What kind of shoes should I wear?
Wear what you normally wear to go dancing. We do recommend dance shoes or at least a pair of leather soled shoes. PLEASE, check the bottom of your shoes for any lodged debris, nails (yes, nails), or any other protrusions that would scratch and damage our floor. But to restate, we recommend dance shoes, and when you get a pair you'll immediately feel the difference.

Where can I get a pair of dance shoes?
Champion Dance Shoes and Elegance are local and have great selections. And we have to say that the quality is superior. However, for the money, Very Fine Dance Shoes in El Monte can't be beat. They have a "2 for 1" special..
Click here
for the coupon. We have bought shoes from all of the abovementioned places and found them all to be great. Also check out The Red Shoes located in South Pasadena. They carry a wide selection of shoes and dancewear. Their number is (626)-799-8615. We've recently had an opportunity to try Capezio's ballroom and latin line and were impressed. They were well made and competitively priced.

BUT I'm a guy, do I really have to get shoes?
Quit your sniveling, crybaby. Crack that wallet open and get some dance shoes. You wouldn't hit the links in Converse. You wouldn't shoot hoops in bowling shoes. Dancing is a sport which requires specific equipment, namely shoes.

What is the benefit of a private lesson?
Students taking private lessons have a better understanding of dance fundamentals: character, technique, style, rhythm, and body control. Private lessons teach “how to dance”; whereas, a group lesson will teach “what to dance.”

What is the easiest dance for a beginner to take?
The best way to answer this question is to ask where are you planning to dance? Salsa is a very popular style presently. In years past, everyone seemed to be swinging. If you love music from the 70’s, the Hustle and the Nightclub Two-Step may be the dances of choice. If you’re going to a wedding, you may want to consider the Foxtrot or the Waltz. Conversely, you may have always wanted to Tango. If this is the case, don’t take Salsa. Go with your heart and take Tango.

Why do your rates differ greatly from other studios/teachers?
We know that other studios have different prices. Some studios actually have rate plans and incentives. There are studios with package contracts for you to sign. Not to besmirch them in anyway, but it has always been our goal to make ballroom dancing accessible to everyone. Of course at the same time, we do have to make a living from the studio so we’re not going to give it away. We are in the business of teaching dancing not selling it.

Do you have any dance packages for wedding couples?

We try to keep it simple at Ballroom Blitz, so our Wedding Package Special includes private lessons and a group class. It is designed for couples wanting to get a head start on their dancing by keeping them dancing till their wedding for a little bit of money. If you are starting your lessons 2 months prior to your wedding, just stick to private lessons. If you have 6 months, save by taking our AB101 class, which will introduce you to the Waltz, Foxtrot, Tango, Swing, and Salsa. By the time your big day rolls around, you be versed in several social dances plus have had the benefit of time to really hone down that wedding dance choreography.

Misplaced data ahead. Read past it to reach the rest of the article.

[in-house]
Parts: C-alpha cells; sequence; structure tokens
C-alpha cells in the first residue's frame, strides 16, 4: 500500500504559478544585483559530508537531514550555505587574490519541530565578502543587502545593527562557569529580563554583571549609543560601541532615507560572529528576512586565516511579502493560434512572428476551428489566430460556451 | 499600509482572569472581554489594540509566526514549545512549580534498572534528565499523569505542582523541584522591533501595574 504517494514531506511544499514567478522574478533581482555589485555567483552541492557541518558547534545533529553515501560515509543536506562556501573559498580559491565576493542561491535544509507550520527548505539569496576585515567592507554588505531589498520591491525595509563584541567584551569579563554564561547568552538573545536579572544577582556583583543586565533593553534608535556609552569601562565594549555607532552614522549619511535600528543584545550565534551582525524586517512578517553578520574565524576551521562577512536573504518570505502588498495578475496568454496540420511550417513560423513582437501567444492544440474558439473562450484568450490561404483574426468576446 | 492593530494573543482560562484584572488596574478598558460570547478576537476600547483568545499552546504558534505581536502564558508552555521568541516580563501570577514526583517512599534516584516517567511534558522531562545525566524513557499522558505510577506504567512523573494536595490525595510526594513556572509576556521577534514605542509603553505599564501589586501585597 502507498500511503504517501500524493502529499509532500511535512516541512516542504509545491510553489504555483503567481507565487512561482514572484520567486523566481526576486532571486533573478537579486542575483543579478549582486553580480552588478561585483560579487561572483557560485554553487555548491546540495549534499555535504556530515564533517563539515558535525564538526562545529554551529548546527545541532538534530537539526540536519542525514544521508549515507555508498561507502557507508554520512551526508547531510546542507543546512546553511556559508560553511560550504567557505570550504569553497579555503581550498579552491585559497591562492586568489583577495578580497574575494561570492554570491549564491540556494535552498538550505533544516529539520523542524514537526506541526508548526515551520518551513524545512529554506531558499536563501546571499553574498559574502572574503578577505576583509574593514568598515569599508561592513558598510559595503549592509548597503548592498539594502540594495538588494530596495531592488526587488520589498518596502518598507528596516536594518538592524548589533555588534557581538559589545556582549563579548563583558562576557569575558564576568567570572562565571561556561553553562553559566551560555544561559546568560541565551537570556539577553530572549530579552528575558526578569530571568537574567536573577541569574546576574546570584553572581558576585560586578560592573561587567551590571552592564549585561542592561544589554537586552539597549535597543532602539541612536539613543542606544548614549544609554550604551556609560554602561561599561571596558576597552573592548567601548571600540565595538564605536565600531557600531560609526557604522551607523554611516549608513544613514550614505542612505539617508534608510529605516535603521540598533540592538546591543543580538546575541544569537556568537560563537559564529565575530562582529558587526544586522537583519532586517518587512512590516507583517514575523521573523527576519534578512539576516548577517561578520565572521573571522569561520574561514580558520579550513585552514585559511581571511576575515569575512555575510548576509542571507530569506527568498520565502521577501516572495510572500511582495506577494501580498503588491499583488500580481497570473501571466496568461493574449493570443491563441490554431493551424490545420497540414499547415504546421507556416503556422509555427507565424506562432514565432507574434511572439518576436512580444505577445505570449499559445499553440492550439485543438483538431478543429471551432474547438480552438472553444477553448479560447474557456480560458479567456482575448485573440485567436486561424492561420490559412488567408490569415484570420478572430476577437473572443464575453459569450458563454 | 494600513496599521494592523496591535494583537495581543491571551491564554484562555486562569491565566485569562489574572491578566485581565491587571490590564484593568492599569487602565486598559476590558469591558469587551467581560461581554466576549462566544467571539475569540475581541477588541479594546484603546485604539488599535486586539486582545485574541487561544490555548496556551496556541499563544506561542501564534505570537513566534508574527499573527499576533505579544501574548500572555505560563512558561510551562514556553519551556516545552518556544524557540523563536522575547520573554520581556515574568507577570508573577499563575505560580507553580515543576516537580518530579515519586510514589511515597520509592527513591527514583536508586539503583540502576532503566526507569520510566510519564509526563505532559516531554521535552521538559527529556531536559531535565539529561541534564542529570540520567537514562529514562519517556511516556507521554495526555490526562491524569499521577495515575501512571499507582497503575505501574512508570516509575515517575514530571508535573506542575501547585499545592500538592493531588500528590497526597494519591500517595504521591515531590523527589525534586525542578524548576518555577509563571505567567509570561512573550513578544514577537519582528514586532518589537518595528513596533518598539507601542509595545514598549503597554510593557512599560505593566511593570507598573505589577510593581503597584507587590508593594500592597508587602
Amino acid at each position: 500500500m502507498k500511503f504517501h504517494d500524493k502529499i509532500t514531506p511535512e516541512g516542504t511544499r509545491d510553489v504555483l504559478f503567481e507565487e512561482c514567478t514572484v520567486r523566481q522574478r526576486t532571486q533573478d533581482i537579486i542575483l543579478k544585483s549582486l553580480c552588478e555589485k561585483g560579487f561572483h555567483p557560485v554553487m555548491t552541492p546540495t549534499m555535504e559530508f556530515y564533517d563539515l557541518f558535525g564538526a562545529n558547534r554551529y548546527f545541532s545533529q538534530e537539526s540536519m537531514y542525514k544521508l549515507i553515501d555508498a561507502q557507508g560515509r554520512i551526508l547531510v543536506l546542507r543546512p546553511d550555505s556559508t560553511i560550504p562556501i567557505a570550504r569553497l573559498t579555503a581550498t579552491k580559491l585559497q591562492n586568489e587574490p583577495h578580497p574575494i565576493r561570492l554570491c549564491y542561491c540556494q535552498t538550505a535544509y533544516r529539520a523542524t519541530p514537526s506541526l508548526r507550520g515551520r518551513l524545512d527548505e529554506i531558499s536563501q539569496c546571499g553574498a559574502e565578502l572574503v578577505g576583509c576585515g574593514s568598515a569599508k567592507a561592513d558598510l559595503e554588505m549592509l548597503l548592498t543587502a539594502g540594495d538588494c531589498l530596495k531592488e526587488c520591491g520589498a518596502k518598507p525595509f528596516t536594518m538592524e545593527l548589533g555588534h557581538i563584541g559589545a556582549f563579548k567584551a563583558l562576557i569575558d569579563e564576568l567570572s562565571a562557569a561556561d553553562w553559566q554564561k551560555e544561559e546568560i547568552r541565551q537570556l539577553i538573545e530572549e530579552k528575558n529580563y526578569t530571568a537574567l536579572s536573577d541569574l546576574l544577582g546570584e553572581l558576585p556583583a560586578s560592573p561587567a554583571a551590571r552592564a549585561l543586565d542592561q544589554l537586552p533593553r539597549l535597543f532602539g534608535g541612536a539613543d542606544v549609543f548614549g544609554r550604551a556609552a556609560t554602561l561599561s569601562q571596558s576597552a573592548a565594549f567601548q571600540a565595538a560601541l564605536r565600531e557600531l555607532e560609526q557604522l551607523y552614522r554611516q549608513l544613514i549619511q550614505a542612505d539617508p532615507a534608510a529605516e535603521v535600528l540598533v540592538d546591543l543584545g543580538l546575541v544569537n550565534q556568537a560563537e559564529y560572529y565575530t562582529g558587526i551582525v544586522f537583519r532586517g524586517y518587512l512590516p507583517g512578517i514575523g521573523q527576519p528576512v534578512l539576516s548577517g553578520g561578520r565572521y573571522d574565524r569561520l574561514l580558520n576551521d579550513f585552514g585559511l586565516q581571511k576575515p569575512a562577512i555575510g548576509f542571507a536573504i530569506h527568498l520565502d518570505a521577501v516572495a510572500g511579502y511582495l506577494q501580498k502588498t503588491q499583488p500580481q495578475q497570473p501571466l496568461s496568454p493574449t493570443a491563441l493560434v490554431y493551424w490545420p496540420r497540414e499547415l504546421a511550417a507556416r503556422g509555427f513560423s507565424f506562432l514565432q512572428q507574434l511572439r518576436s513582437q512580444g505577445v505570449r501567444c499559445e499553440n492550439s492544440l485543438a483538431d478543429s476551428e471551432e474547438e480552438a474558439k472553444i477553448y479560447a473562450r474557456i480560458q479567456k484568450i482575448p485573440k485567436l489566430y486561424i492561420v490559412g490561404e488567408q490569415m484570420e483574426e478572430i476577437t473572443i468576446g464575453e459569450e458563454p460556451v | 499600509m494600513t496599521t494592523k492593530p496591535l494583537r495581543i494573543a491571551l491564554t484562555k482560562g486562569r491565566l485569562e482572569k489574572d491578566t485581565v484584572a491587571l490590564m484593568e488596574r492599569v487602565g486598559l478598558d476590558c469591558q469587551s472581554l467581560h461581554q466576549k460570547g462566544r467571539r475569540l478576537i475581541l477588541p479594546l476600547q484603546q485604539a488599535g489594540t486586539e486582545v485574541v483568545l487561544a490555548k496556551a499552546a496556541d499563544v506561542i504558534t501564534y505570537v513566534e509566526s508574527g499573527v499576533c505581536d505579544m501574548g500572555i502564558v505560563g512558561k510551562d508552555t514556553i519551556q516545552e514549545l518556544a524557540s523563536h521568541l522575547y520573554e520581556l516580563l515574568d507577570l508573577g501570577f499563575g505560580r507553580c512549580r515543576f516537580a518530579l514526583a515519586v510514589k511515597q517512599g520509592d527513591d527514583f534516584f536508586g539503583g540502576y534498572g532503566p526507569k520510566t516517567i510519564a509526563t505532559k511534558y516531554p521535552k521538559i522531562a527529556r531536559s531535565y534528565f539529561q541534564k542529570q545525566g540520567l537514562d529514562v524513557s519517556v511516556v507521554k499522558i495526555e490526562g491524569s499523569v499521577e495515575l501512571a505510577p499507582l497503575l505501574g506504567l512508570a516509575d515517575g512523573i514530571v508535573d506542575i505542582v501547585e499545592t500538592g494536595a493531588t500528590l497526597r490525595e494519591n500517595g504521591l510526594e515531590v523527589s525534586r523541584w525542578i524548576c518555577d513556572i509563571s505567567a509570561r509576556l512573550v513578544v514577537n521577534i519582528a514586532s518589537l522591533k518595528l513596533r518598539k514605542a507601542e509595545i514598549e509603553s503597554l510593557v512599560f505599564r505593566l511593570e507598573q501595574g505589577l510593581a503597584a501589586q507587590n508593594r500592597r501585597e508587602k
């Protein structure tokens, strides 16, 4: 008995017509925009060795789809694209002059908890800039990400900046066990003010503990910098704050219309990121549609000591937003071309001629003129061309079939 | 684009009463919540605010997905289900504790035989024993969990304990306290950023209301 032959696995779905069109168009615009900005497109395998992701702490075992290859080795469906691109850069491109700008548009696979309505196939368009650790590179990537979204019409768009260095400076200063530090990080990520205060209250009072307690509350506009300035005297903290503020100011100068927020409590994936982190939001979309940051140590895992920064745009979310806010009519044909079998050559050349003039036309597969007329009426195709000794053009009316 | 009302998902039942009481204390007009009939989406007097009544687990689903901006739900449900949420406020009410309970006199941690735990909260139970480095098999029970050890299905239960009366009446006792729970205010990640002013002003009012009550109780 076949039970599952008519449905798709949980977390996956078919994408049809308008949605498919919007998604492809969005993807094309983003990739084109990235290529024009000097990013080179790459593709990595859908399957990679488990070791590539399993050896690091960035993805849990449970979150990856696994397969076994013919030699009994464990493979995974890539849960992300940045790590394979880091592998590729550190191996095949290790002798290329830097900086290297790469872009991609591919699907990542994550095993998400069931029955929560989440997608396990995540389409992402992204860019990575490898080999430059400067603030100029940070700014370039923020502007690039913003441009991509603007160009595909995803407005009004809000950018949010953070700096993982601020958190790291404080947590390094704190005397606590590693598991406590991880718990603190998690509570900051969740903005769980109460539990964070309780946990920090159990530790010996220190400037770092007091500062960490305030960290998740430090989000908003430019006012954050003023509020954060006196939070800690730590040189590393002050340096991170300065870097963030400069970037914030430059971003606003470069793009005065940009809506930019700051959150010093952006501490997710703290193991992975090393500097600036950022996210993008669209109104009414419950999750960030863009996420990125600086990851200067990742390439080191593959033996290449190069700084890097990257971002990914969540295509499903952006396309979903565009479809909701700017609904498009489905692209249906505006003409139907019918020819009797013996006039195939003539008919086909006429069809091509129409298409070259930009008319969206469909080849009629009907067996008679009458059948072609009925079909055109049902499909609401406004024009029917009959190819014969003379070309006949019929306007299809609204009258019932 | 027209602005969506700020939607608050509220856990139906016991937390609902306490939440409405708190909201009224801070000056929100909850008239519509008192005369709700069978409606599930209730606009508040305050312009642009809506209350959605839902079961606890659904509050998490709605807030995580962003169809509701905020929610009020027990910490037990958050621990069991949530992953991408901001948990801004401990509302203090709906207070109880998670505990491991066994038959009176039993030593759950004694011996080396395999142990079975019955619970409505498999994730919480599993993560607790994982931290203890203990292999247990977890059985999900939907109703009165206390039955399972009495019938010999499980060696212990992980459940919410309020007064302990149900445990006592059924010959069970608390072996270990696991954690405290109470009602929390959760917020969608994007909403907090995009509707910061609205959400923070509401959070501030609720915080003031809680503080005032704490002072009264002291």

Are there Ballroom and Latin Dance competitions?

There are three primary types of competitions: Professional, Amateur, and Professional-Amateur (Pro-Am). Professionals dance for purses and rankings, which in turn improves their teaching demand. Almost all professional Ballroom/Latin dancers teach. Their students include amateurs and lower ranked professionals. The broadest category is the Amateur level. The entry level Amateur competitions might include dancers with only a few months under their belt. So if you and your partner are amateurs and want to compete, there is a forum wherein you are pitted against other amateurs. Additionally, amateurs can also dance with their teachers and compete against other teacher-student pairings in the Pro-Am's. There are various dance styles and dance groupings one can compete in. For example, the American Smooth Division is made up of the Waltz, Tango, Foxtrot, and Viennese Waltz. Dancers are scored in each dance and then placed accordingly. Competitions are held all over the country and the season for the most part is year round.

Where do I find out about these events?
Check out the National Dance Council of America's website (NDCA.COM) and open up "Events" to find out where and when the next competition is going to be held. Competitions are held all over the country. At any given time if willing to travel, you can find a dance competition.